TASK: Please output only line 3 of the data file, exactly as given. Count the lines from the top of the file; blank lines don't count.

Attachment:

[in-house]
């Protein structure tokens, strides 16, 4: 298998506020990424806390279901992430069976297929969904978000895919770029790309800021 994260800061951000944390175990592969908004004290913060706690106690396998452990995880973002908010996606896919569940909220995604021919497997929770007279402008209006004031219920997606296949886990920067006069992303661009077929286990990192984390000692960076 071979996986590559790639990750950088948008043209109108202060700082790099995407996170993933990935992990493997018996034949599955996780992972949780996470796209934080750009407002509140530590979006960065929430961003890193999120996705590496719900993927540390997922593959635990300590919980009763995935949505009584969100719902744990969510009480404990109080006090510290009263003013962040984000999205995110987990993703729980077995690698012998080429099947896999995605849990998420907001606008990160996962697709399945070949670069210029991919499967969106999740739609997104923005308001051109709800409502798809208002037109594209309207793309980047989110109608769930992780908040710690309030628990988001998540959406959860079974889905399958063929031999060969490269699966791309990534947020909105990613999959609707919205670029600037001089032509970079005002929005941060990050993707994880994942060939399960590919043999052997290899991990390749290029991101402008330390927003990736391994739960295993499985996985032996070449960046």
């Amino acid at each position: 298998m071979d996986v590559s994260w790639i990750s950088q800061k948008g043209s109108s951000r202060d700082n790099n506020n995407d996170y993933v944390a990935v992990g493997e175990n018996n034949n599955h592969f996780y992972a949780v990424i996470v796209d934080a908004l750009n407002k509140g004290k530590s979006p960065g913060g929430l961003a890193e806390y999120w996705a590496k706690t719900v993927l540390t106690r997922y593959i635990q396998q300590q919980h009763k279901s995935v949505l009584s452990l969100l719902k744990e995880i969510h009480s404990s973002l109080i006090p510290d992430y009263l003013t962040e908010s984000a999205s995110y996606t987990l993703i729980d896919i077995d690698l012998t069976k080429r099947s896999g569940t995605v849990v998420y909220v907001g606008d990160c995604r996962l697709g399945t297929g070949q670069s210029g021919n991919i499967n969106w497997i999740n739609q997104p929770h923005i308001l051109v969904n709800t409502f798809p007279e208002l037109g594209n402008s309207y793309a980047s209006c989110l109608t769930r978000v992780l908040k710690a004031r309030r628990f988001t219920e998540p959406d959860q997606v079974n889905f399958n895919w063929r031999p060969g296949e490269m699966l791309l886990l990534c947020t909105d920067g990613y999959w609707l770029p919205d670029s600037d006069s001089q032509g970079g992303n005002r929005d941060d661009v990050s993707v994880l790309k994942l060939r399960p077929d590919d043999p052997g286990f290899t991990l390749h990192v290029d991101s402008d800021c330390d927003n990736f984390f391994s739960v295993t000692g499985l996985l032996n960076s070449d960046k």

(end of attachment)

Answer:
């Amino acid at each position: 298998m071979d996986v590559s994260w790639i990750s950088q800061k948008g043209s109108s951000r202060d700082n790099n506020n995407d996170y993933v944390a990935v992990g493997e175990n018996n034949n599955h592969f996780y992972a949780v990424i996470v796209d934080a908004l750009n407002k509140g004290k530590s979006p960065g913060g929430l961003a890193e806390y999120w996705a590496k706690t719900v993927l540390t106690r997922y593959i635990q396998q300590q919980h009763k279901s995935v949505l009584s452990l969100l719902k744990e995880i969510h009480s404990s973002l109080i006090p510290d992430y009263l003013t962040e908010s984000a999205s995110y996606t987990l993703i729980d896919i077995d690698l012998t069976k080429r099947s896999g569940t995605v849990v998420y909220v907001g606008d990160c995604r996962l697709g399945t297929g070949q670069s210029g021919n991919i499967n969106w497997i999740n739609q997104p929770h923005i308001l051109v969904n709800t409502f798809p007279e208002l037109g594209n402008s309207y793309a980047s209006c989110l109608t769930r978000v992780l908040k710690a004031r309030r628990f988001t219920e998540p959406d959860q997606v079974n889905f399958n895919w063929r031999p060969g296949e490269m699966l791309l886990l990534c947020t909105d920067g990613y999959w609707l770029p919205d670029s600037d006069s001089q032509g970079g992303n005002r929005d941060d661009v990050s993707v994880l790309k994942l060939r399960p077929d590919d043999p052997g286990f290899t991990l390749h990192v290029d991101s402008d800021c330390d927003n990736f984390f391994s739960v295993t000692g499985l996985l032996n960076s070449d960046k």